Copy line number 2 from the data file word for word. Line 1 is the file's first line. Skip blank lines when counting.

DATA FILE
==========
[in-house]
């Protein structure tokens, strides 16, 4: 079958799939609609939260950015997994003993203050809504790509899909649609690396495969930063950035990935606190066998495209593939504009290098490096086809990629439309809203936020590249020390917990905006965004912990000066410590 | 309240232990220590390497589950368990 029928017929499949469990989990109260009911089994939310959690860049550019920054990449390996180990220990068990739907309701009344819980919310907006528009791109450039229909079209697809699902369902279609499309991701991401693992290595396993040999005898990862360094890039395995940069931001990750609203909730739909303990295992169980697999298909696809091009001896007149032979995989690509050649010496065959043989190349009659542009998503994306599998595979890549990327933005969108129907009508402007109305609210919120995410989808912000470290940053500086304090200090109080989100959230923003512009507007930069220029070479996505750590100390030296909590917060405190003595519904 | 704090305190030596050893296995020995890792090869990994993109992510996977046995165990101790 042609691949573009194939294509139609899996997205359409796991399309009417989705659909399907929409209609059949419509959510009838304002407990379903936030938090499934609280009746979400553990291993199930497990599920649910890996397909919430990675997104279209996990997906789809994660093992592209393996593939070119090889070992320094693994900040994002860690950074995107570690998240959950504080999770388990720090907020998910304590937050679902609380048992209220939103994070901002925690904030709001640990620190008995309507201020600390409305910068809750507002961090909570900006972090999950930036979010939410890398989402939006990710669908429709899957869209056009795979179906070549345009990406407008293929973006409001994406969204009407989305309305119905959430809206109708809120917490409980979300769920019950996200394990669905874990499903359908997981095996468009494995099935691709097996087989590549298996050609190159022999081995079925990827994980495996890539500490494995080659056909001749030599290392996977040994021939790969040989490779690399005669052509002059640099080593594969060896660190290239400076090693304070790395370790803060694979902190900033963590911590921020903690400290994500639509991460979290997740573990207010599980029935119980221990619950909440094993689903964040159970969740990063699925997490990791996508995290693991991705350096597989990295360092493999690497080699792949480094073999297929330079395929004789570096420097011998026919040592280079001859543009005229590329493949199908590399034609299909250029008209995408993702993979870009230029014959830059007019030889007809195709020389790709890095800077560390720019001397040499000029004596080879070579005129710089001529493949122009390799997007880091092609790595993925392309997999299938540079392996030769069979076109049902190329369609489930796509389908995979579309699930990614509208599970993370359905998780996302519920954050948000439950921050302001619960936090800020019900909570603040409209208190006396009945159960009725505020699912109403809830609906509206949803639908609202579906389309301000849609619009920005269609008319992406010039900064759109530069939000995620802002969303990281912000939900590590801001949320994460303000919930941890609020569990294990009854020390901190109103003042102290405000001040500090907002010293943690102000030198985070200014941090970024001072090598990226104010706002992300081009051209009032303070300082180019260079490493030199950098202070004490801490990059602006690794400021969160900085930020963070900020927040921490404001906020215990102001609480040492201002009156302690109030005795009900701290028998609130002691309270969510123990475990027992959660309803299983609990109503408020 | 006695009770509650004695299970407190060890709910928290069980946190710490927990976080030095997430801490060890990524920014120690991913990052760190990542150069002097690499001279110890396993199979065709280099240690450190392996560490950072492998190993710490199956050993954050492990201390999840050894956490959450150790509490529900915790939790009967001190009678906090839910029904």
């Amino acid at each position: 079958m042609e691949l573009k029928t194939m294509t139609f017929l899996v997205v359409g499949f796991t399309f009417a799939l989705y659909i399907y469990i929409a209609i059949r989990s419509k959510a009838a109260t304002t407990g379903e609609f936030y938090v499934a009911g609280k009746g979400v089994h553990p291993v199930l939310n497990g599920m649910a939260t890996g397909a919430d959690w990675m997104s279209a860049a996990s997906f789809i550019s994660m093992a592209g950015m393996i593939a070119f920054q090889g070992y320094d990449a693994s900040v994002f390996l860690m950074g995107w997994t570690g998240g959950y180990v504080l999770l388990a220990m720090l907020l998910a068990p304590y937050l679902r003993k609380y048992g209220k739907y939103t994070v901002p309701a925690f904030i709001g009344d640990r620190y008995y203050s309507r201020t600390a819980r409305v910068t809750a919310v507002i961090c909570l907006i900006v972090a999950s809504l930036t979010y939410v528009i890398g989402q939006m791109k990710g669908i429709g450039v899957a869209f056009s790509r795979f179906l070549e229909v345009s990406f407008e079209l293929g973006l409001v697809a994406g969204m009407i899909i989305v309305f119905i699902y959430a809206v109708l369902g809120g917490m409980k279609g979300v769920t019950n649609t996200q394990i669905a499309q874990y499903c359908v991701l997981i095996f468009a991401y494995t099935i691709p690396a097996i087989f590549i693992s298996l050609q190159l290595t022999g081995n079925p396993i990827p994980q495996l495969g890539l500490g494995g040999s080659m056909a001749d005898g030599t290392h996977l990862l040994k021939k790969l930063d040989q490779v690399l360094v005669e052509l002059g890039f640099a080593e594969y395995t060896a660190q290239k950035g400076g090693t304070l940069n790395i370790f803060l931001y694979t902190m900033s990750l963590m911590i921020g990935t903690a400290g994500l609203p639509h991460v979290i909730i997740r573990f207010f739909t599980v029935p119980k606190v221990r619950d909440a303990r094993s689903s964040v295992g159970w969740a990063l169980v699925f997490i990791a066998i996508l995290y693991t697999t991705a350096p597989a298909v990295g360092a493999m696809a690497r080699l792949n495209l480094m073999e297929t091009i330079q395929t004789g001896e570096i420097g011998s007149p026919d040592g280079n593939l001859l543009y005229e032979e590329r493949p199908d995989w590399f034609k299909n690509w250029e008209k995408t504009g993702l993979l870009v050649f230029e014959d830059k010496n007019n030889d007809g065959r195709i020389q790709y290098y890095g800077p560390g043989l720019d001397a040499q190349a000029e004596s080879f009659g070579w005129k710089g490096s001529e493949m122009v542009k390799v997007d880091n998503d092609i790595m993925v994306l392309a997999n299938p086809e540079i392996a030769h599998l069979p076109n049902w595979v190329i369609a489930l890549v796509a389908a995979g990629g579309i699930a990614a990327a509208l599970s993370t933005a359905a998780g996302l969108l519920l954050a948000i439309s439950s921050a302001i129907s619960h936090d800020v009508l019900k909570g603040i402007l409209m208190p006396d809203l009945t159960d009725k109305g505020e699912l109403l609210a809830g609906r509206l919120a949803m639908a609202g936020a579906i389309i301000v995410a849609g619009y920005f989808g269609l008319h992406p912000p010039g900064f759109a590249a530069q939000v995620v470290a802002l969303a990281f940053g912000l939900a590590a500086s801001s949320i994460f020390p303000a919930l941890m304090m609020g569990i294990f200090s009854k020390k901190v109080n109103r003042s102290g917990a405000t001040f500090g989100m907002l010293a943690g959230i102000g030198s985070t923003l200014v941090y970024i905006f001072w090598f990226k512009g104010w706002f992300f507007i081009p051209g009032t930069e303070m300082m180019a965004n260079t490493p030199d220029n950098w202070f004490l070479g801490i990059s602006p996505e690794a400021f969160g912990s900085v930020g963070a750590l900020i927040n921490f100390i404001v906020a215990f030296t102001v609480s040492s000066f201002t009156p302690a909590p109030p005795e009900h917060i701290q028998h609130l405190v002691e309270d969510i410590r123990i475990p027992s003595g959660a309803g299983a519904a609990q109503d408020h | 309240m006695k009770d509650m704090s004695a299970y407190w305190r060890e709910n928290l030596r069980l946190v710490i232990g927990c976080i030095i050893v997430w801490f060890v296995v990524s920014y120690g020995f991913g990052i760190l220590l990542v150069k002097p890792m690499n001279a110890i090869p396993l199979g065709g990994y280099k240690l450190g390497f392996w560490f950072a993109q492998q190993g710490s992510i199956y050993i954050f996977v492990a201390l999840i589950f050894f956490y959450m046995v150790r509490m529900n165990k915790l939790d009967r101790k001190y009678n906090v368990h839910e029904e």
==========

């Protein structure tokens, strides 16, 4: 079958799939609609939260950015997994003993203050809504790509899909649609690396495969930063950035990935606190066998495209593939504009290098490096086809990629439309809203936020590249020390917990905006965004912990000066410590 | 309240232990220590390497589950368990 029928017929499949469990989990109260009911089994939310959690860049550019920054990449390996180990220990068990739907309701009344819980919310907006528009791109450039229909079209697809699902369902279609499309991701991401693992290595396993040999005898990862360094890039395995940069931001990750609203909730739909303990295992169980697999298909696809091009001896007149032979995989690509050649010496065959043989190349009659542009998503994306599998595979890549990327933005969108129907009508402007109305609210919120995410989808912000470290940053500086304090200090109080989100959230923003512009507007930069220029070479996505750590100390030296909590917060405190003595519904 | 704090305190030596050893296995020995890792090869990994993109992510996977046995165990101790 042609691949573009194939294509139609899996997205359409796991399309009417989705659909399907929409209609059949419509959510009838304002407990379903936030938090499934609280009746979400553990291993199930497990599920649910890996397909919430990675997104279209996990997906789809994660093992592209393996593939070119090889070992320094693994900040994002860690950074995107570690998240959950504080999770388990720090907020998910304590937050679902609380048992209220939103994070901002925690904030709001640990620190008995309507201020600390409305910068809750507002961090909570900006972090999950930036979010939410890398989402939006990710669908429709899957869209056009795979179906070549345009990406407008293929973006409001994406969204009407989305309305119905959430809206109708809120917490409980979300769920019950996200394990669905874990499903359908997981095996468009494995099935691709097996087989590549298996050609190159022999081995079925990827994980495996890539500490494995080659056909001749030599290392996977040994021939790969040989490779690399005669052509002059640099080593594969060896660190290239400076090693304070790395370790803060694979902190900033963590911590921020903690400290994500639509991460979290997740573990207010599980029935119980221990619950909440094993689903964040159970969740990063699925997490990791996508995290693991991705350096597989990295360092493999690497080699792949480094073999297929330079395929004789570096420097011998026919040592280079001859543009005229590329493949199908590399034609299909250029008209995408993702993979870009230029014959830059007019030889007809195709020389790709890095800077560390720019001397040499000029004596080879070579005129710089001529493949122009390799997007880091092609790595993925392309997999299938540079392996030769069979076109049902190329369609489930796509389908995979579309699930990614509208599970993370359905998780996302519920954050948000439950921050302001619960936090800020019900909570603040409209208190006396009945159960009725505020699912109403809830609906509206949803639908609202579906389309301000849609619009920005269609008319992406010039900064759109530069939000995620802002969303990281912000939900590590801001949320994460303000919930941890609020569990294990009854020390901190109103003042102290405000001040500090907002010293943690102000030198985070200014941090970024001072090598990226104010706002992300081009051209009032303070300082180019260079490493030199950098202070004490801490990059602006690794400021969160900085930020963070900020927040921490404001906020215990102001609480040492201002009156302690109030005795009900701290028998609130002691309270969510123990475990027992959660309803299983609990109503408020 | 006695009770509650004695299970407190060890709910928290069980946190710490927990976080030095997430801490060890990524920014120690991913990052760190990542150069002097690499001279110890396993199979065709280099240690450190392996560490950072492998190993710490199956050993954050492990201390999840050894956490959450150790509490529900915790939790009967001190009678906090839910029904």